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Yes I do know how people would translate it today... but I translated it
literally instead... I was very aware it was a deliberate insult to me and
chose to ignore that by not translating into modern vernacular.
I appreciate you doing so for me... although I didn't need you to. I knew
very well what it said and where it came from.
>I got a translation from a co worker. He said that the Latin is very
>formal and it mean; "the fat lady has sung. Polly wants a biscuit. We are
>at the beginning. May you always use the subjective tense incorrectly"
>He says that the last sentence is an old insult used by Cicero.
Yes, it was. It's somewhat like the Chinese saying "may you live in
interesting times", although it's said very differently in their language
and translates quite bizarrely in ours if translated verbatim.
>He said tht if you knew Latin you would know that it is an insult to you.
I did know that - what are you trying to prove?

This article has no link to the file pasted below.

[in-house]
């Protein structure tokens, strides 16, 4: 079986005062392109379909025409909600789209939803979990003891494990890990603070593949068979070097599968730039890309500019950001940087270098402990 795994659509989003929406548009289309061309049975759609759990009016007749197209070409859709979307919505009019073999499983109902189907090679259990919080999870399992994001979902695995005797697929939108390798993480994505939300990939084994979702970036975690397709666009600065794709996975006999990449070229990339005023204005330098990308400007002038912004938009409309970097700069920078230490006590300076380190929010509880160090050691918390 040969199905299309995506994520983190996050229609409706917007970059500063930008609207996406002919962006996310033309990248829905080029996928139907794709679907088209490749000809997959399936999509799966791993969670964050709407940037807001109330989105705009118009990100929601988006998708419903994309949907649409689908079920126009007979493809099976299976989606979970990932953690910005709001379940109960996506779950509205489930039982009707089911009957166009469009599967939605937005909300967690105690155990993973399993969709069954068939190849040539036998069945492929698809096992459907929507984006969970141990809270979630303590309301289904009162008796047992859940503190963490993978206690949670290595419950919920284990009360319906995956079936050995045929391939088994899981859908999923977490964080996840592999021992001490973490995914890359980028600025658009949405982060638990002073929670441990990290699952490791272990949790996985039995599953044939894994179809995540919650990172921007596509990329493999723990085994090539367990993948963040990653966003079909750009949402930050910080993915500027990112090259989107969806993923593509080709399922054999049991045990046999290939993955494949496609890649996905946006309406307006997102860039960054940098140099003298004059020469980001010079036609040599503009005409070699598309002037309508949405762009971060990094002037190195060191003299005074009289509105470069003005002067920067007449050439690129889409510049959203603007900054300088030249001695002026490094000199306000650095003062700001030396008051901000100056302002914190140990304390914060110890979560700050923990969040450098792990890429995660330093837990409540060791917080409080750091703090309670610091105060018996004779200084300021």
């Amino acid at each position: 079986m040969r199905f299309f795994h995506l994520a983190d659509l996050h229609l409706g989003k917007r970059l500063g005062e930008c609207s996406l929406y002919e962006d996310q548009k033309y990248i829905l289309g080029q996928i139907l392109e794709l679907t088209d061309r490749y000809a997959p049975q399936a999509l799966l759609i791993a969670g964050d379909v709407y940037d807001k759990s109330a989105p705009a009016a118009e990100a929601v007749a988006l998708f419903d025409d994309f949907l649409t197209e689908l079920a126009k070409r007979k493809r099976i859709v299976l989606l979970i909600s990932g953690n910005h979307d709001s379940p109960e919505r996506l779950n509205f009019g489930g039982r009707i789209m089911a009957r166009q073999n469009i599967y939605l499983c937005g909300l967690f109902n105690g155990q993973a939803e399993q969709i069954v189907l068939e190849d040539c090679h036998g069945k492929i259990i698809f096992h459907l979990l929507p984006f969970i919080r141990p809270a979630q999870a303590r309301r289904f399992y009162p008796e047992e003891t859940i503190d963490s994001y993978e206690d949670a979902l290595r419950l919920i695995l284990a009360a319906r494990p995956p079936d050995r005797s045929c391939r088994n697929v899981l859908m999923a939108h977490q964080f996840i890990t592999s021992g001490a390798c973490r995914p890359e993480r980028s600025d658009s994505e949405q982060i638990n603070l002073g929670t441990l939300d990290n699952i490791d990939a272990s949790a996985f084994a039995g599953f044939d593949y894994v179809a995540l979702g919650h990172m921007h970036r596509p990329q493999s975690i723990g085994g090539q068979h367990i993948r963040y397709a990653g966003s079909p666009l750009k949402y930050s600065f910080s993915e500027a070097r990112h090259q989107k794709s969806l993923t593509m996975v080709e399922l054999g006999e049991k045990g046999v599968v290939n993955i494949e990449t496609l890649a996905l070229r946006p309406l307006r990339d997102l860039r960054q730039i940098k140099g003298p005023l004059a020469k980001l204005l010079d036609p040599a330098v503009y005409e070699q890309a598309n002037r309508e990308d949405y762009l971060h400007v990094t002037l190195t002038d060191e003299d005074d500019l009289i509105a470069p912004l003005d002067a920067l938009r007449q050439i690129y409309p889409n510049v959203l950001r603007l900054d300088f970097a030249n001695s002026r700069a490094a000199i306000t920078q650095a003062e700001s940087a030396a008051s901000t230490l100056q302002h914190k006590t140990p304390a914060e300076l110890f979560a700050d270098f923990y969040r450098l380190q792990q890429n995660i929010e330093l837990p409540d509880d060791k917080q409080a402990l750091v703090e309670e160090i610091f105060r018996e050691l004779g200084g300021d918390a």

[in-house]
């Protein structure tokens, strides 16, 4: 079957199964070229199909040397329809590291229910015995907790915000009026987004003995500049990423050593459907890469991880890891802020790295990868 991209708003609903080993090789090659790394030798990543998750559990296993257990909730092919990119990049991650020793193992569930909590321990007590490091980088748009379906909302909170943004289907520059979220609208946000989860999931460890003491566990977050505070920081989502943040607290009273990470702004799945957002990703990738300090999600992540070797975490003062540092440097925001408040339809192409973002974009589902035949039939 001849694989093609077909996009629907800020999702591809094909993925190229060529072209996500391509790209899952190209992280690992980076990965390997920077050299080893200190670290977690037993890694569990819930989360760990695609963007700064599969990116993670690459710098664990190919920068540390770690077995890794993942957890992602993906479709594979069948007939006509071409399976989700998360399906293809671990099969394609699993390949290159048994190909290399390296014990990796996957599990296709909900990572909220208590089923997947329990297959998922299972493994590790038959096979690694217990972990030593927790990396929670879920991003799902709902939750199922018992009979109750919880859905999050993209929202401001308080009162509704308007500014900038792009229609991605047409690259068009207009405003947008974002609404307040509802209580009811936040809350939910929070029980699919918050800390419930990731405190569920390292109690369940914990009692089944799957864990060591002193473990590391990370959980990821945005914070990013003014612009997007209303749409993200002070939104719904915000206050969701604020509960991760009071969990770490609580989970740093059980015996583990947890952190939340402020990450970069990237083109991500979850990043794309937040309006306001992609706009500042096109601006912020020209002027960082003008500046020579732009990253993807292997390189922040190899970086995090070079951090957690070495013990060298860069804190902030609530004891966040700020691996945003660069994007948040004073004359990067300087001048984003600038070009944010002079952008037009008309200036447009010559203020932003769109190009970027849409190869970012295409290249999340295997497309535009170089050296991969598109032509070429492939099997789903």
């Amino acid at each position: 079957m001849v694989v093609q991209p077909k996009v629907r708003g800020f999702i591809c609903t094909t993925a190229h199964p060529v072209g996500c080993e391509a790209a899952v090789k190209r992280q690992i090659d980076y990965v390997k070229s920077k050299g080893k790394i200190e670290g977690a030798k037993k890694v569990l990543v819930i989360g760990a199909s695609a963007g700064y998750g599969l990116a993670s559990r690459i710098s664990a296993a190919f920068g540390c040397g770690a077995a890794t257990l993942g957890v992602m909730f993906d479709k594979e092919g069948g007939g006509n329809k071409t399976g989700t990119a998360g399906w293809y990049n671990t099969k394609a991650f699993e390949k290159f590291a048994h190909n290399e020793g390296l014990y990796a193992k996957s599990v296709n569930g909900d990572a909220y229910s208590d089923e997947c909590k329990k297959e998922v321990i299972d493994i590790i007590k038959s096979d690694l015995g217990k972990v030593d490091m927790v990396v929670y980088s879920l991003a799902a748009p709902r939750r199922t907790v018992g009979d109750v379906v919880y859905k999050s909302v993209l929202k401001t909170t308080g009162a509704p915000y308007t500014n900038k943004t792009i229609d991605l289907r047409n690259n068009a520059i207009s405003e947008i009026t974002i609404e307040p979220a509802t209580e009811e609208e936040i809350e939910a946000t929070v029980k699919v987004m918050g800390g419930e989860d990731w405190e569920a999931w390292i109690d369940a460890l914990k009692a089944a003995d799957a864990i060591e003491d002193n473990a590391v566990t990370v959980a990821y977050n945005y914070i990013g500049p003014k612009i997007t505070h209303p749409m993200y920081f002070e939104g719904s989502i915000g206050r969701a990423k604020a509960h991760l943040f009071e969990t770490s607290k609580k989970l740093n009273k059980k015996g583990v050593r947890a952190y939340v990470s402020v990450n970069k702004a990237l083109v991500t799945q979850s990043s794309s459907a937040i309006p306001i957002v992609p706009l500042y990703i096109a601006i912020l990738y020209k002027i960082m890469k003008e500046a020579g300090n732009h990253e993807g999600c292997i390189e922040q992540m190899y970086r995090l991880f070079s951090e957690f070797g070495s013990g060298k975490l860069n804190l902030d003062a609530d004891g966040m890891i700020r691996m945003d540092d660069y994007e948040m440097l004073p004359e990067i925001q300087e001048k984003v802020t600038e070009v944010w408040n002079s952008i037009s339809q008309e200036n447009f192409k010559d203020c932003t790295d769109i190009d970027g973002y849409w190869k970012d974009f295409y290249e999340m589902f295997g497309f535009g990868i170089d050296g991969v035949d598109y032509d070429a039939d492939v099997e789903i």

>I showed him your translation he said that must have been done on a computer.
No... it was done via Cassell's Latin/English Dictionary actually - just
word by word rather than putting into modern vernacular, except for the
>Sorry to have troubled you. You should leave the Frenchman alone he makes
>you look foolish.
Oh it was no trouble... I don't bother with your frenchman - but the lady
is a wonderful historian with a great gift.
Now I'm sure you have a point for stirring this pot - how about you tell me
what it is? It would be a lot quicker - and if the frenchman wants to
waste his time trying to make me look foolish in the eyes of people I don't
care about, know or otherwise have any interest in - he's welcome to.
>>From: Margaret Stokes <email@example.com>
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